The Washington County Board of Commissioners also heard from Environmental Management Director Julie A. Pippel about the reason for the proposed rate increases.
Pippel said the increases are needed to help fund the addition of “enhanced nutrient-removal” technology to two treatment facilities in response to state requirements, and to keep up with the rising costs for chemicals and electricity needed to operate the plants.
“The huge costs associated with wastewater treatment are continuing to go up,” she said.
County Administrator Gregory B. Murray said the next fiscal year will be the first since 1996 that the county’s general fund has not subsidized its water and sewer fund.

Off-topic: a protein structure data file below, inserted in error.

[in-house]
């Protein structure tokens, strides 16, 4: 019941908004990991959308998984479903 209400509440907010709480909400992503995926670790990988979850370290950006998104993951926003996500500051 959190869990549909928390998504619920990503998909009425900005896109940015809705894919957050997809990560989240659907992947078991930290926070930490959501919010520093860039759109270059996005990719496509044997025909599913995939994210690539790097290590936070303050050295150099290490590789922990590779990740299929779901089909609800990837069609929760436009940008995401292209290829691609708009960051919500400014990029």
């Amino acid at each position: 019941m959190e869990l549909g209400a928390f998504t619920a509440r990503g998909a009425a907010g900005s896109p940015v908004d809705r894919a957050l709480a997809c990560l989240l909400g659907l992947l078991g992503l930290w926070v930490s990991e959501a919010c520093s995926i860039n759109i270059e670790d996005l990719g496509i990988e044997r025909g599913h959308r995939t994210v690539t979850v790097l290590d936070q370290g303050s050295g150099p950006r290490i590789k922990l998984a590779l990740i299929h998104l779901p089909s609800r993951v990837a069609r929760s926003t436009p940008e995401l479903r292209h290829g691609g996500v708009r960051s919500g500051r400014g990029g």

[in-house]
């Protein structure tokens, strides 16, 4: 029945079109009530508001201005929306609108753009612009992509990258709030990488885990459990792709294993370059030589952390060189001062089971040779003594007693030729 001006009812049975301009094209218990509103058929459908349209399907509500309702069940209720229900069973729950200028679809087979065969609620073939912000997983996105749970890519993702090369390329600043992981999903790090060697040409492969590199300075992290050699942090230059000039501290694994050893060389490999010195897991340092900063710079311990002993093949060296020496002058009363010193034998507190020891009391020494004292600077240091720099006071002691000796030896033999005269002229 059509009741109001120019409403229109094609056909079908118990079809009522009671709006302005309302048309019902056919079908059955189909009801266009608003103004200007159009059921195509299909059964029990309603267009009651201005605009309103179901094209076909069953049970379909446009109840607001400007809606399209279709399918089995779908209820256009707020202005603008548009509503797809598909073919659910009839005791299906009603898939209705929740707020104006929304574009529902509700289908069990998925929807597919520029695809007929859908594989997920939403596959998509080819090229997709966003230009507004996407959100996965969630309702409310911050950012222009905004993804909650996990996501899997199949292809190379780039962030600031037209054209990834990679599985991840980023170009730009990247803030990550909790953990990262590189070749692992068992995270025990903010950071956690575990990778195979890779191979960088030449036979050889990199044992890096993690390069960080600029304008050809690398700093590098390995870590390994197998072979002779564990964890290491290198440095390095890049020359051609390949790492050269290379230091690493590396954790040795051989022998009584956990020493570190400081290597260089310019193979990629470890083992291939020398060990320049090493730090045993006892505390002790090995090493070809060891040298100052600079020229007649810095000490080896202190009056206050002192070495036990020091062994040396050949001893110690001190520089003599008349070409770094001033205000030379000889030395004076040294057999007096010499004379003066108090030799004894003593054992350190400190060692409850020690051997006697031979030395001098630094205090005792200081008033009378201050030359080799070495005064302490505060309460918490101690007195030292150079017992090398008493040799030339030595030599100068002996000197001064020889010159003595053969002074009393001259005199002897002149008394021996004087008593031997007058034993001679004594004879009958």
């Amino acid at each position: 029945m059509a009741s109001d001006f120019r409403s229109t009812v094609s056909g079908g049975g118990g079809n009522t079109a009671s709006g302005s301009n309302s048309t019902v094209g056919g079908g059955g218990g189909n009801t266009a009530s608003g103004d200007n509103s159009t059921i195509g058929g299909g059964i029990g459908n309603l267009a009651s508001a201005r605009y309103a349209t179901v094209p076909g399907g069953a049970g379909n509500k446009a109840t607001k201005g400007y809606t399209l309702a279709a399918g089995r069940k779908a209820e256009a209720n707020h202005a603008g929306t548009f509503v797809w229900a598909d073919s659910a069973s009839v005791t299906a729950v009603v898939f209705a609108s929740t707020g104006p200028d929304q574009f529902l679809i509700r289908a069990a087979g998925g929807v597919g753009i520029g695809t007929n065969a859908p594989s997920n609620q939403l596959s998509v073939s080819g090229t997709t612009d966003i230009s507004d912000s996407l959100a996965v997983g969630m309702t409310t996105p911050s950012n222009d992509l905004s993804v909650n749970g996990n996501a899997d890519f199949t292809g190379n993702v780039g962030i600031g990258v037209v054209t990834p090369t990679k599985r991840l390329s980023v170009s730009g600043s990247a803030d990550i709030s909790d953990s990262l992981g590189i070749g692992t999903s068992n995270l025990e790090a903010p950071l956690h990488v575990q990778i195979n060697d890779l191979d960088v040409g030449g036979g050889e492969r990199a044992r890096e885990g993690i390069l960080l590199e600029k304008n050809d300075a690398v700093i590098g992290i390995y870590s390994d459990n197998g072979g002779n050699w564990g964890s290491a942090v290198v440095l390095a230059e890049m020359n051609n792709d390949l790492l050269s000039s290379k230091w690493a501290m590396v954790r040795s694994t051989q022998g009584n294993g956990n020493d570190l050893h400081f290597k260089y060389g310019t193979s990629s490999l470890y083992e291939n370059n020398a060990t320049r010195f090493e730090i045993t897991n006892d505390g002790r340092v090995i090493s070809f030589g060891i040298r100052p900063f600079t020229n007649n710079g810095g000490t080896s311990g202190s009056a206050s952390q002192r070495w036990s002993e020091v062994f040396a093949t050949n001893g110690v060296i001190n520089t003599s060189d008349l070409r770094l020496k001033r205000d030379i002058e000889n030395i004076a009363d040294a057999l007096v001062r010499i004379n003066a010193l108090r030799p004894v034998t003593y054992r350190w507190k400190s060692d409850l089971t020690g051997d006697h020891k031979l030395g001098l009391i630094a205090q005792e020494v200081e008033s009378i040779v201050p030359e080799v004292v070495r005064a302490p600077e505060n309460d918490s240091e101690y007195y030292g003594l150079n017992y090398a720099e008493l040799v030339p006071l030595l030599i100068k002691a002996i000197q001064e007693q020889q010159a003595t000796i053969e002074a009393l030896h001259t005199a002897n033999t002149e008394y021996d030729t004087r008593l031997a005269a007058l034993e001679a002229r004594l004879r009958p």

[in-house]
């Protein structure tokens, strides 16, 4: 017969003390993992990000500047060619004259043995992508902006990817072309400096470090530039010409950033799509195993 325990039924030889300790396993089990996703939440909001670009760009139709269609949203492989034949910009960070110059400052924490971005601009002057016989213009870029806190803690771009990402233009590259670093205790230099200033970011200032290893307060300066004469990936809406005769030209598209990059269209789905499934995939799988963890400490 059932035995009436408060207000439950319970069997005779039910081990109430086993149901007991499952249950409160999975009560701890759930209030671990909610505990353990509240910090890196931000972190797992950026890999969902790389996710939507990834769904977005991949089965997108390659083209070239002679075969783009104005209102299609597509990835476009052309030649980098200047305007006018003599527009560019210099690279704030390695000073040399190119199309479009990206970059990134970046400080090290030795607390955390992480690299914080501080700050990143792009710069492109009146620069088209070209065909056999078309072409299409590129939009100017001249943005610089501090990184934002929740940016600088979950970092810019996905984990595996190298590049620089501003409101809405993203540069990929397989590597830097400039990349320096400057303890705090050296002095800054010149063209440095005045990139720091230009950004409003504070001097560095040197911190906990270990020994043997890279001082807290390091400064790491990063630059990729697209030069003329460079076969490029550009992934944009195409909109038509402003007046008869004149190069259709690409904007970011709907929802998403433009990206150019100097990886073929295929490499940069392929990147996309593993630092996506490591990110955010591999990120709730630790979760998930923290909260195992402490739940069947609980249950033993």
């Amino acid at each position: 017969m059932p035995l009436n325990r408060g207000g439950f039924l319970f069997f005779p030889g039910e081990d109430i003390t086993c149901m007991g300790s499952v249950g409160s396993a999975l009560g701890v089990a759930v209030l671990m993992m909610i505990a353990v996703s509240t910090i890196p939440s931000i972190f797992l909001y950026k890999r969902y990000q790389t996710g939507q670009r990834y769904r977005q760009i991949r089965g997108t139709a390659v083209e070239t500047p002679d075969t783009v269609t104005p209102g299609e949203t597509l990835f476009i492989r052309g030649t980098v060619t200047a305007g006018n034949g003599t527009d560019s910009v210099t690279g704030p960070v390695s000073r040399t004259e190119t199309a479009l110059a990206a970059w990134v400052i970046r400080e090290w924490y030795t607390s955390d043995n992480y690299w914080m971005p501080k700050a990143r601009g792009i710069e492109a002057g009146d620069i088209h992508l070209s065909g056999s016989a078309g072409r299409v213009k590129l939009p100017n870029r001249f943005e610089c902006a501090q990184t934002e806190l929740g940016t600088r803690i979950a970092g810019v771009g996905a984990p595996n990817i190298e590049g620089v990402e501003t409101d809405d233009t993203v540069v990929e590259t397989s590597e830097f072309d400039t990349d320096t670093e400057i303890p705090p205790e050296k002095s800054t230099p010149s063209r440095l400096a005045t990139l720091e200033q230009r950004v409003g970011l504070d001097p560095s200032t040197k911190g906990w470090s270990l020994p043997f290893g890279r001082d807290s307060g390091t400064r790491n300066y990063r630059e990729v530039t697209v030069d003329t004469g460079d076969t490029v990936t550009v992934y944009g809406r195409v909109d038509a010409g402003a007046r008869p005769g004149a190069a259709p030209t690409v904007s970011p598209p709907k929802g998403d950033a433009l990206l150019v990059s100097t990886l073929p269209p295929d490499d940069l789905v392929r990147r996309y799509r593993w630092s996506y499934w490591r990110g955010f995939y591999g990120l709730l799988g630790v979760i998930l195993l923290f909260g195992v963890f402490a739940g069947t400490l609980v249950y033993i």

The county had been phasing out that subsidy and got approval from the state last year to take it out altogether, making water and sewer fully self-sustaining, he said.
Murray said the county had once projected the need for annual water and sewer rate increases of 9 to 11 percent per year, but has actually kept them in the 0 to 4 percent range.
Another change proposed for next year would restructure the county’s fees for delinquent water and sewer accounts. The changes would give households that do not pay their bills fewer notices, three instead of four, and less time, at least 42 days instead of at least 72 days, before service is shut off.
The changes would also prevent households from being charged for turning the water off and back on if customers pay before service is actually shut off, Murray said. In that case, only a $30 delinquent account fee would be charged.
Commissioners President Terry Baker said the commissioners would consider the input from the hearing and vote on the proposed changes at a future meeting.